New Article by Iain Biggs on "Deep Mapping" is Published

Iain Biggs, MST co-convener, has published  the article: “The spaces of ‘Deep Mapping’: A partial account” in The Journal of Arts and Communities (Vol 2 no 1 pp 5-25).


This article sets out an understanding of the emergent practices collectively referred to as `deep mapping’. It adopts Mike Pearson’s view that the optimal deep mapping takes `region as its optic’ (2006), while also recognizing the value of smaller-scale approaches. It draws on Kenneth Frampton’s Critical Regionalism to underpin deep mapping’s environmental and social dimensions and provide a productive counterpoint to its ethno-autographic element and its focus on a `militant particularism’ able to facilitate `the passage from memory to hope, from past to future’ (Harvey 1996). Critical Regionalism is taken here as a `post-disciplinary’ poetics that interweaves a multiplicity of `creative’ and `scientific’ material to enact, in the socio-geographical domain, John Wylie’s understanding that `landscape is tension’ (2007). Deep mapping is presented as offering a multidimensional understanding of place that enacts these tensions through our engagement with a second, specifically cultural, space-between, understood here as a metaxy. It is only in this space that we are able to put into practice Geraldine Finn’s insight that, while we cannot do without categorical thinking, `we are always both more and less than the categories that name and divide us’ (1996). The argument put forward here locates this active social space between the institutional worlds of art and of the university as that with which deep mapping specifically engages as a discrete practice. It posits that an `open’ deep mapping draws on the resources `managed’ by each institutional world so as to maintain a critical solicitude towards both professional worlds while remaining non-aligned with the presuppositions of either.

MST in Minneapolis in 2012 and musings on "Site and Incitement"


The Mapping Spectral Traces network is planning an exhibition/symposium in Minneapolis (Mill Ruins Park is seen in the photo above) and the University of Minnesota in October 2012. As part of our preliminary planning and discussions we have learned that the University’s Institute for Advanced Study (IAS) has tentatively set the topic of “Site and Incitement” as their theme for 2012-13, which may provide an exciting opportunity for MST to connect with a much larger audience.

“The Institute for Advanced Study seeks to ignite creative, innovative, and profound research and discovery in the sciences, humanities, and the arts. The Institute for Advanced Study is a site, concept, and a community dedicated to public and intellectual exchanges across the fields of human endeavor.” See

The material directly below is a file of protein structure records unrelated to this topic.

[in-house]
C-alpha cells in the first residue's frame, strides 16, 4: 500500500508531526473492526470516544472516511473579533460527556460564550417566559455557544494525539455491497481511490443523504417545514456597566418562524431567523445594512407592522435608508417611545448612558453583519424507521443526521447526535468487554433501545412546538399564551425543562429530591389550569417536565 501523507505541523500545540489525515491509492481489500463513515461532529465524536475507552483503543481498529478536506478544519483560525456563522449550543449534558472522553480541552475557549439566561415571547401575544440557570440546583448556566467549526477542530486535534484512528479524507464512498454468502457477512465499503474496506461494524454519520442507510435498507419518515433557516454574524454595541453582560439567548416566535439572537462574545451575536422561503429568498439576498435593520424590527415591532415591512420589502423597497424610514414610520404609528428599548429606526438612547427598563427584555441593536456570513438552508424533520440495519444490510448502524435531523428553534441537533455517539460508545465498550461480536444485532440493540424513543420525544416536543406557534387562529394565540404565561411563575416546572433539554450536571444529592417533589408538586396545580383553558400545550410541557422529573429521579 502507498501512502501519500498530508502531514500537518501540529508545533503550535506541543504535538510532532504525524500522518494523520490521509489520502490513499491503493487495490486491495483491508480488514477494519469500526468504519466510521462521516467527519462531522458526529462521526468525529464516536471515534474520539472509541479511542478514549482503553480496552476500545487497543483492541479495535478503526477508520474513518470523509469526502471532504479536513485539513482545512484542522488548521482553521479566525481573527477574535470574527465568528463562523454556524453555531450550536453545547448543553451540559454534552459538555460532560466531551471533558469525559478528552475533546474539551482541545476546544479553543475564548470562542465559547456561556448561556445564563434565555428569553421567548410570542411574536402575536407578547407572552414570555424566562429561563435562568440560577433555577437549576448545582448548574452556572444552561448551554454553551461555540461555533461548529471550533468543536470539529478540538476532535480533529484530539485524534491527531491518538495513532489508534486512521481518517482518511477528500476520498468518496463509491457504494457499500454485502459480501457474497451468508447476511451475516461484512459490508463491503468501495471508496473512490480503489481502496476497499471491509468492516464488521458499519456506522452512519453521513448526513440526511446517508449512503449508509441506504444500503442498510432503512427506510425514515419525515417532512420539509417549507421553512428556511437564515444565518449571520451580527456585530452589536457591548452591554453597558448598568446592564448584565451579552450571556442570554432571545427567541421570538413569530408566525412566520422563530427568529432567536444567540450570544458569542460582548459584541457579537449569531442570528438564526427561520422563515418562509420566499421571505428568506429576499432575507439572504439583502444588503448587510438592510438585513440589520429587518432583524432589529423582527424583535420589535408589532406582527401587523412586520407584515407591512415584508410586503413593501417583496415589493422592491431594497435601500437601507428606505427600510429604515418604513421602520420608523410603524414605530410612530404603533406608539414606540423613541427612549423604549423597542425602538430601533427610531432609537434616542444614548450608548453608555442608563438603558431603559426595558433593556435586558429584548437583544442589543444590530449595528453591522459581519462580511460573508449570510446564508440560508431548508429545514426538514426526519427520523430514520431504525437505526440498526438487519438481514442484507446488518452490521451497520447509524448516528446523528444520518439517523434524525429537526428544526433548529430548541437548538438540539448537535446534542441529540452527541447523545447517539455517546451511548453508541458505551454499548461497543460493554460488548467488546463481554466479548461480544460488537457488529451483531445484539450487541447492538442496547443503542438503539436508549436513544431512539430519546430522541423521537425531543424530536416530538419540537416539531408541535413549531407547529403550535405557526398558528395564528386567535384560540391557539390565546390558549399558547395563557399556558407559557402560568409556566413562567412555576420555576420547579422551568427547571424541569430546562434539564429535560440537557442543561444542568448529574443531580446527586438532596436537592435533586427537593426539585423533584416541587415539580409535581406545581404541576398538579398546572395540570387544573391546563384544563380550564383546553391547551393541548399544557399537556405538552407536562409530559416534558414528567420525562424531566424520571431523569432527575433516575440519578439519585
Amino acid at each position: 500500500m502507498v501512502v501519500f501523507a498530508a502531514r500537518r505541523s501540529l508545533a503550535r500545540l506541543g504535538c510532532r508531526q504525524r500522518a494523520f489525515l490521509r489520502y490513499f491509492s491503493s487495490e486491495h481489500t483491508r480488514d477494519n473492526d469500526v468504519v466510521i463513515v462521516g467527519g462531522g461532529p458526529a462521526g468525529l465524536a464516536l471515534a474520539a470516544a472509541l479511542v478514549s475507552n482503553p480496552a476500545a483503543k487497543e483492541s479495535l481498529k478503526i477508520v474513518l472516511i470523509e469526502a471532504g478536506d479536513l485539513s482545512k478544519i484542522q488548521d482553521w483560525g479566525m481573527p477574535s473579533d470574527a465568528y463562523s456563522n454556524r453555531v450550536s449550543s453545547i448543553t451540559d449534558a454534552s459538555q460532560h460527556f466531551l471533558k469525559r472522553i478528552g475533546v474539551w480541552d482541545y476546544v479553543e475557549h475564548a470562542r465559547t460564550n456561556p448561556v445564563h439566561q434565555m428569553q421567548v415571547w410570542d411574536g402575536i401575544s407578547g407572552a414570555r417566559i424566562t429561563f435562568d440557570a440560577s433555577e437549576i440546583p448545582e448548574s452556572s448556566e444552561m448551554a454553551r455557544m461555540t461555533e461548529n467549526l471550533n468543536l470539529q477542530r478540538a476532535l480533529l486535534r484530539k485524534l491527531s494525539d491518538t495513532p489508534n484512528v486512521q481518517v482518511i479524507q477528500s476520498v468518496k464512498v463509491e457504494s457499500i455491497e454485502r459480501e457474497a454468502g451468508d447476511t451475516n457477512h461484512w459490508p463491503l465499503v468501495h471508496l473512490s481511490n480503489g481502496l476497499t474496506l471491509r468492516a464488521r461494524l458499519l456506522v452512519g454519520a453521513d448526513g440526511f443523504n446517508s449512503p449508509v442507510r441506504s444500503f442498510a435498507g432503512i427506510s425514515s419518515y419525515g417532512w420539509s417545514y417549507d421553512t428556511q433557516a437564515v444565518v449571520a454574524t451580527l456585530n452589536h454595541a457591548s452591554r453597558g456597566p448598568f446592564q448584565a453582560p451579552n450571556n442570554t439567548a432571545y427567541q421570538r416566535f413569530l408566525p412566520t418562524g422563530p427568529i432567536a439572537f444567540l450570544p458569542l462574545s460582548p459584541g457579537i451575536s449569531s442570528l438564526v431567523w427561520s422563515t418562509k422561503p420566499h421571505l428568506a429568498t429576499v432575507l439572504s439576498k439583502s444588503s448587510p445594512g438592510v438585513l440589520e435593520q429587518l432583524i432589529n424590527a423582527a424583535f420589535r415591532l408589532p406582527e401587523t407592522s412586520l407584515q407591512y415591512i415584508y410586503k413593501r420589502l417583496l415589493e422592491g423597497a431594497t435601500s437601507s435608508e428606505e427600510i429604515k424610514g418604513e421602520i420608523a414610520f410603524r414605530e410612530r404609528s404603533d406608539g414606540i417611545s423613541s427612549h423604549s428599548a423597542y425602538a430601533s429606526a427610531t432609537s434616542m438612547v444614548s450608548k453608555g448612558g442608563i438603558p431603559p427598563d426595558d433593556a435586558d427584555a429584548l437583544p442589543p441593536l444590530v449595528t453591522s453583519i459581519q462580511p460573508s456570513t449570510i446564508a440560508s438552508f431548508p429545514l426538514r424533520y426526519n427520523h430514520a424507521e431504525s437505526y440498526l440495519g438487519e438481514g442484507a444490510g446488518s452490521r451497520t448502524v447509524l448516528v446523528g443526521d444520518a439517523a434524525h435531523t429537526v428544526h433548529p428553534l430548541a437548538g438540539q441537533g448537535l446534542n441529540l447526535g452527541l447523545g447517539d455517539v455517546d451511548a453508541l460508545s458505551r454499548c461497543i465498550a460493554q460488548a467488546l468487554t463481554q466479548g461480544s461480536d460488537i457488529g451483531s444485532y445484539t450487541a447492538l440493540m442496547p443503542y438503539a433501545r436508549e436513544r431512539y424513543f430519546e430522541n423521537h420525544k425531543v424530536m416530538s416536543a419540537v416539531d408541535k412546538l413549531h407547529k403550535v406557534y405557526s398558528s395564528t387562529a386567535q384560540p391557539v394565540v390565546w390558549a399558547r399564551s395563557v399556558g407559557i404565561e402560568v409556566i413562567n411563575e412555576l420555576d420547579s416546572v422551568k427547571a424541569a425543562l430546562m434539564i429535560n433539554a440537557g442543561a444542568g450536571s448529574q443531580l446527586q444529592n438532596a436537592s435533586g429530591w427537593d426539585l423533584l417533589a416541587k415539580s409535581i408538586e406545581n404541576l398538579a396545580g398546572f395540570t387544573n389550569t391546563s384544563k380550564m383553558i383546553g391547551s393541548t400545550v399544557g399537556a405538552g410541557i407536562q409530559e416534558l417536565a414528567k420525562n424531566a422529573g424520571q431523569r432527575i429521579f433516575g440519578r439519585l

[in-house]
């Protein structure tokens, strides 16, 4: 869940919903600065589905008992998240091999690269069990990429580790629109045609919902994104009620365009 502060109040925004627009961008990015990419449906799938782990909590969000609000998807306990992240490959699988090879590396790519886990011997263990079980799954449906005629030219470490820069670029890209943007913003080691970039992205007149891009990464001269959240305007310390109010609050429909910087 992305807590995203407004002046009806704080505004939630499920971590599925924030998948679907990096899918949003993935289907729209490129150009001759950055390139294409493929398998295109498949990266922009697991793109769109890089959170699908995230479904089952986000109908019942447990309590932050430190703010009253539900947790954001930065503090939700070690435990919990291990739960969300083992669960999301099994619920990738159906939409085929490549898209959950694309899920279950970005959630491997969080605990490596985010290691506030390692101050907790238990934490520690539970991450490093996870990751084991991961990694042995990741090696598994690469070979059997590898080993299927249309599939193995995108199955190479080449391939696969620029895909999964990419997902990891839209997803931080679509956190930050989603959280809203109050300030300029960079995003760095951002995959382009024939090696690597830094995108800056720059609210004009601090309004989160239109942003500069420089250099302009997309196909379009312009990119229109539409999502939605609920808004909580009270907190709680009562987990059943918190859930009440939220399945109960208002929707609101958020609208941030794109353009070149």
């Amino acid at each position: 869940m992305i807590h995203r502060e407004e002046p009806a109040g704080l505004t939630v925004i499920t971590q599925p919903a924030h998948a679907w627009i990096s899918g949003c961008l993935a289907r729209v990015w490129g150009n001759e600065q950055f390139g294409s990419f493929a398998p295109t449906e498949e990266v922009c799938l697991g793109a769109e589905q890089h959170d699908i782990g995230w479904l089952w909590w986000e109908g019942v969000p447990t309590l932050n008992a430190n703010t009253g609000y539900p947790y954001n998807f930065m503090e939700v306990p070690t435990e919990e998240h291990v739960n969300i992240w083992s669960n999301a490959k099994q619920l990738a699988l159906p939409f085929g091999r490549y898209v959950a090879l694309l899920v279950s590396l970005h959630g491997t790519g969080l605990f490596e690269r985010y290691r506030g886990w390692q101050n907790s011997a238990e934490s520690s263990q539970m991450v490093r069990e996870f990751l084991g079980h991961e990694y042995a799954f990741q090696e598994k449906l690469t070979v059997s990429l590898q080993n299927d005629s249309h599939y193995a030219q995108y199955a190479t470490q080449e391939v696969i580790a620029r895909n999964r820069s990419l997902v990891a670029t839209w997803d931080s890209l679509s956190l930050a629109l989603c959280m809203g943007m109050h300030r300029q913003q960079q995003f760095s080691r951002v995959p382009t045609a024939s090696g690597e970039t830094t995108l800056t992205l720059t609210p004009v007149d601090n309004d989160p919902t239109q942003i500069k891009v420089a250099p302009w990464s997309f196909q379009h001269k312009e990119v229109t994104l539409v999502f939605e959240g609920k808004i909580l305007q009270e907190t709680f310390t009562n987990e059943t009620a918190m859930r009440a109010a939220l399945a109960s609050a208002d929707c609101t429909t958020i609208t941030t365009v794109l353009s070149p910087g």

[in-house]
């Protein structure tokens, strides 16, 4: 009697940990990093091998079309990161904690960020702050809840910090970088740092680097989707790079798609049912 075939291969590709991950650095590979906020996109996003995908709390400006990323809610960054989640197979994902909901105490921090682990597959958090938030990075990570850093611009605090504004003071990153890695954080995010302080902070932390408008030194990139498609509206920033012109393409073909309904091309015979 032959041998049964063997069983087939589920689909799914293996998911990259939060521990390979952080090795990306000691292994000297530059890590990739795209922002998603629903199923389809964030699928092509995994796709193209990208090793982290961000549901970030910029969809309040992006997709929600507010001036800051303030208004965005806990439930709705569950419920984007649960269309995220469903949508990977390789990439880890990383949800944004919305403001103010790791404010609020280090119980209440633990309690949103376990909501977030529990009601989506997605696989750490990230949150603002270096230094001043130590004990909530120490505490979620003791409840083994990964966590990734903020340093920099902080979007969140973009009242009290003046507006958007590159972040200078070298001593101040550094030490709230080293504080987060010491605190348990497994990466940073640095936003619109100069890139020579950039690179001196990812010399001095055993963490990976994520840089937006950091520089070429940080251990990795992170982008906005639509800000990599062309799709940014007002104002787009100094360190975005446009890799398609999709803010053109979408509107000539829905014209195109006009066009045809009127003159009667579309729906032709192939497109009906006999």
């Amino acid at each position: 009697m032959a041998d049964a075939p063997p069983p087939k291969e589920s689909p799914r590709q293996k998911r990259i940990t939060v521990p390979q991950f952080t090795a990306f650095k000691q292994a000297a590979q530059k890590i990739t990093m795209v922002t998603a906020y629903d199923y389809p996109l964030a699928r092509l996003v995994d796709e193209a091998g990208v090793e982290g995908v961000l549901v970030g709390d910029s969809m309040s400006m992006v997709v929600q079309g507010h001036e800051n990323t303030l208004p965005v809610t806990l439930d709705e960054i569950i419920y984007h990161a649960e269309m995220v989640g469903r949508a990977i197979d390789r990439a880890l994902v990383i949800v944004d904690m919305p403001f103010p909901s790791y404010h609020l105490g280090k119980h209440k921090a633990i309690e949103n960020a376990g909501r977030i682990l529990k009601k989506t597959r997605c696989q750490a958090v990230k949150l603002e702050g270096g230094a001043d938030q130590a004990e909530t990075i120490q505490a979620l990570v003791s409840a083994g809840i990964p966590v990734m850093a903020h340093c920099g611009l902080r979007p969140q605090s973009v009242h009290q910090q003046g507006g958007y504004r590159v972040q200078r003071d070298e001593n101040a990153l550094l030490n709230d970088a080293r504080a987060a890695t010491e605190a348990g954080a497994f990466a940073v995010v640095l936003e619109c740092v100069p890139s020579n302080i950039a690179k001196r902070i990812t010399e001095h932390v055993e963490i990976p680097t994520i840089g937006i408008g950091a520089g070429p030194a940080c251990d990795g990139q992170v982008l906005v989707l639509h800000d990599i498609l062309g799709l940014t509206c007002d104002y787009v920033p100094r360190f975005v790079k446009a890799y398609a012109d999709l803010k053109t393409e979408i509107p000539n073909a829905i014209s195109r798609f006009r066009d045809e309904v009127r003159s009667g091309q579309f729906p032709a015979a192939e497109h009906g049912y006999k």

In response to the theme/ideas of “site” and “Incitement”, a few of us have been in informal conversation. MST member David Smith sent me the following musing and is willing to share it. Thanks David – and any/all posts welcome and invited on these ideas!

“I was thinking about incitement beyond the legal (and negative) definition, which I read up as:

Middle English encyten, from Old French enciter, from Latin incitre, to urge forward : in-, intensive pref.; see in-2 + citre,to stimulate, frequentative of cire, to put in motion; see kei-2 in Indo-European roots. (

This is, I’m guessing, the intention of the title, and I don’t necessarily see it as a restriction on our thinking. My efforts to incite are recently influenced by my MA reading, in particular John Wylie’s “Landscape” and Jane Bennett’s “The Enchantment of Modern Life” (the titles of which speak for themselves). I can’t quote chapter and verse from them, and would need to revisit them to get to the specifics of what drew me to them in the first place. It is, however, enchantment, which is easy to lose in adulthood, that I want to try to put back in our lives, for a short while at least. It’s also the case that by engaging with our environment in this way, we become more in tune with it, stop taking it for granted, and begin to care for and seek to protect it.

The work of our park action group stands as a testament to that, where social events, such as the fun day, lead on to other events. For example in the action groups Spring Clean, families come out for a morning and help with a bit of a litter clear up sometime during the late winter/spring months.

Also a personal incident stands out for me. My friend and her four year old son took one of my walks during the September Art trail one year. The walk contained a sound collage and images of fireworks/bonfire that had taken place in the park the previous year. During the walk he kept making his mother go back into that region to revisit the sounds and images. Eventually he sat down on a nearby bench. When asked why, he told her he wanted to wait for bonfire night.”

Sohei Nishino


Sohei Nishino is a Japanese artist who began his series Diorama Map as a university student at Osaka University of Arts. “Diorama Map is created from his memory as layered icons of the city.  The creation of a Diorama Map takes the following method; walking around the chosen city on foot; shooting from various location with film; pasting and arranging with enormous mounds of pieces. Consisting of eight cities, Diorama Map is still ongoing and will be developed in cities all over the world in the future.”